|Discovered by James Craig Watson|
Alternative names 1927 CV, 1950 CM
Observation arc 144.99 yr (52958 d)
Discoverer James Craig Watson
Discovery site Detroit Observatory
|Discovery date 7 September 1868|
Minor planet category Main belt
Discovered 7 September 1868
Spectral type S-type asteroid
Named after Hera
|Aphelion 2.92042 AU (436.889 Gm)|
Similar 80 Sappho, 114 Kassandra, 399 Persephone, 128 Nemesis, 161 Athor
103 Hera is a moderately large main-belt asteroid that was discovered by Canadian-American astronomer James Craig Watson on September 7, 1868, and named after Hera, queen and fifth in power of the Olympian gods in Greek mythology. It is an S-type asteroid with a silicate surface composition.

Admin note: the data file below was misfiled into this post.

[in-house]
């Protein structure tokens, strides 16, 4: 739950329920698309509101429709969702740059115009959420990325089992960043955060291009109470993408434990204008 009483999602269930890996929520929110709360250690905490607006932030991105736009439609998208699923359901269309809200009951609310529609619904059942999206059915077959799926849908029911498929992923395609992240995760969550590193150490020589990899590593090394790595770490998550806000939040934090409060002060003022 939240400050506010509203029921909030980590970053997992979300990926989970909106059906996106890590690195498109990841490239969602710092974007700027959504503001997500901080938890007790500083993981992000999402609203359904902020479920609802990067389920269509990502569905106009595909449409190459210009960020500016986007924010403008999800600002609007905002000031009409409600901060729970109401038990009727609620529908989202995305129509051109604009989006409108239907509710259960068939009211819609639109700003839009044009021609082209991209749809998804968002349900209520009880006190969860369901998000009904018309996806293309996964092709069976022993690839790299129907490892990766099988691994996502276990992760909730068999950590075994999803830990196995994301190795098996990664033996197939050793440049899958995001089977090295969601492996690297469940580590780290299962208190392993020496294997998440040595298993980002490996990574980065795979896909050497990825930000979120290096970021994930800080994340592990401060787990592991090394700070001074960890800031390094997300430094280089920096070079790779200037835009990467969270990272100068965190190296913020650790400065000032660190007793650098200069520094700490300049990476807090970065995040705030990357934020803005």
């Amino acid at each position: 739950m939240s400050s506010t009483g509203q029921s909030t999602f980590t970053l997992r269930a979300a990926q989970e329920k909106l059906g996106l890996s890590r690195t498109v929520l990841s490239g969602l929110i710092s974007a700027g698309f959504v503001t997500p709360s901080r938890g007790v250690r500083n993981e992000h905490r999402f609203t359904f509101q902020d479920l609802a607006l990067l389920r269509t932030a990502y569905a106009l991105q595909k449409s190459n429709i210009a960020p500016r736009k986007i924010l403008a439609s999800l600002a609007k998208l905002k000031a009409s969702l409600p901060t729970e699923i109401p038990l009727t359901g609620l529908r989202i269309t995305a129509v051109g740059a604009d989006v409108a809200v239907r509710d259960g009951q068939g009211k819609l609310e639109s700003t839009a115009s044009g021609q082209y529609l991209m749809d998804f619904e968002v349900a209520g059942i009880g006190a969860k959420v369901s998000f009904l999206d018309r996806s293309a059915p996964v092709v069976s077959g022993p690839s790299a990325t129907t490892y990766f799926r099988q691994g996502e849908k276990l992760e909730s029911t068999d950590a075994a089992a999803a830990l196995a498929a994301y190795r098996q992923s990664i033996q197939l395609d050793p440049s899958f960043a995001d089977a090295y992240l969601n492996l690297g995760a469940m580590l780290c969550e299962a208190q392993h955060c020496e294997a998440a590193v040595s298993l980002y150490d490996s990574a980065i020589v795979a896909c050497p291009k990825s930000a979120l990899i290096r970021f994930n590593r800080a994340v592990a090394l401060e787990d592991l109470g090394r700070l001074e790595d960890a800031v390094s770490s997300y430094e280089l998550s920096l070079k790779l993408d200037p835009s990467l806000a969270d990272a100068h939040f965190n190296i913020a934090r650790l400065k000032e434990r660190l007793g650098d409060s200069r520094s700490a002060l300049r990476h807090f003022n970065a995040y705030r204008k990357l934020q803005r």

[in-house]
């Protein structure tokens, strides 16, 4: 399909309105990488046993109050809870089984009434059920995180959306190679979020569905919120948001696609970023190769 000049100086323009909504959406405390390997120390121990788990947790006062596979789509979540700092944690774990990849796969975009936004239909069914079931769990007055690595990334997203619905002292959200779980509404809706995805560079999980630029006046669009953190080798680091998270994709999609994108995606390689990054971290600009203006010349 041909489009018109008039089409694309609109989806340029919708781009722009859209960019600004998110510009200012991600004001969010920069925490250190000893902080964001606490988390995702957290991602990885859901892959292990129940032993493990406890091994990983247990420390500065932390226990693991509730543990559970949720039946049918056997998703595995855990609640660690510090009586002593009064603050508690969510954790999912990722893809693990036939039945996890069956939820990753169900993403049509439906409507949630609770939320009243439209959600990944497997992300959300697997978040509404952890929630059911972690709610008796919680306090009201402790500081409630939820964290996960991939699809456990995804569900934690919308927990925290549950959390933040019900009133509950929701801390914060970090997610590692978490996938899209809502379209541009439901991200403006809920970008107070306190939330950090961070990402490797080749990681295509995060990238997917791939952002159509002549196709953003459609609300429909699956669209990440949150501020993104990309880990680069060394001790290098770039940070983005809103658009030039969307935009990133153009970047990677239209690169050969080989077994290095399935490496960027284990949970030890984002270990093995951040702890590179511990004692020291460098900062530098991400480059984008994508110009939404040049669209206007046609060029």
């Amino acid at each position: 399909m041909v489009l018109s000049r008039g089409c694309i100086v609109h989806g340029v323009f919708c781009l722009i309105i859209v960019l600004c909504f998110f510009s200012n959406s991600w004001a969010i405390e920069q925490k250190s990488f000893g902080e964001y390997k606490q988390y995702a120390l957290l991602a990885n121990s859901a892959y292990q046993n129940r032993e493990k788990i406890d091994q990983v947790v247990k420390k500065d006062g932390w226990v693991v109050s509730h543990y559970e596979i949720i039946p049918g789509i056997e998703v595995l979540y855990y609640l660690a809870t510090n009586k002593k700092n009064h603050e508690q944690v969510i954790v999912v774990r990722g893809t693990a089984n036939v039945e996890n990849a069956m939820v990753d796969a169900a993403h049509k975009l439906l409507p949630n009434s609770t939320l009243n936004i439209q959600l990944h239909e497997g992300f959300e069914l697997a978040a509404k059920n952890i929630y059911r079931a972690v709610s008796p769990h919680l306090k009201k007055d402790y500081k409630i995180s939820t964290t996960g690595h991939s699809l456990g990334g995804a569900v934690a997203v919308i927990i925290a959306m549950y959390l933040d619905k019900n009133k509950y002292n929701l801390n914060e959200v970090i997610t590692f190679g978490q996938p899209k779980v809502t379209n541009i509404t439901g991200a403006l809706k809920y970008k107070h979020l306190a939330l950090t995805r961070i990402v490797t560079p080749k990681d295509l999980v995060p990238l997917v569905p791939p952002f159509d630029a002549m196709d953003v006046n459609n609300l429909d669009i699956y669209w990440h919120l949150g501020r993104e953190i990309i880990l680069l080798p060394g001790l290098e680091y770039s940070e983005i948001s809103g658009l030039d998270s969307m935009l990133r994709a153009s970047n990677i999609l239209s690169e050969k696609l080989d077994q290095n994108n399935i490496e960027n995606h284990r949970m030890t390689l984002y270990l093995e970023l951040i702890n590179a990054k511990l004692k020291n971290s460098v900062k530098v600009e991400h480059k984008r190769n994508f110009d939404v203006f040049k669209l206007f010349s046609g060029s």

Photometric observations made in 2010 at the Organ Mesa Observatory at Las Cruces, New Mexico, and the Hunters Hill Observatory at Ngunnawal, Australian Capital Territory, give a synodic rotation period of 23.740 ± 0.001 hours. The bimodal light curve shows a maximum brightness variation of 0.45 ± 0.03 in magnitude.
Measurements made with the IRAS observatory give a diameter of 91.58 ± 4.14 km and a geometric albedo of 0.19 ± 0.02. By comparison, the MIPS photometer on the Spitzer Space Telescope gives a diameter of 88.30 ± 8.51 km and a geometric albedo of 0.20 ± 0.04. When the asteroid was observed occulting a star, the results showed a diameter of 89.1 ± 1.1 km.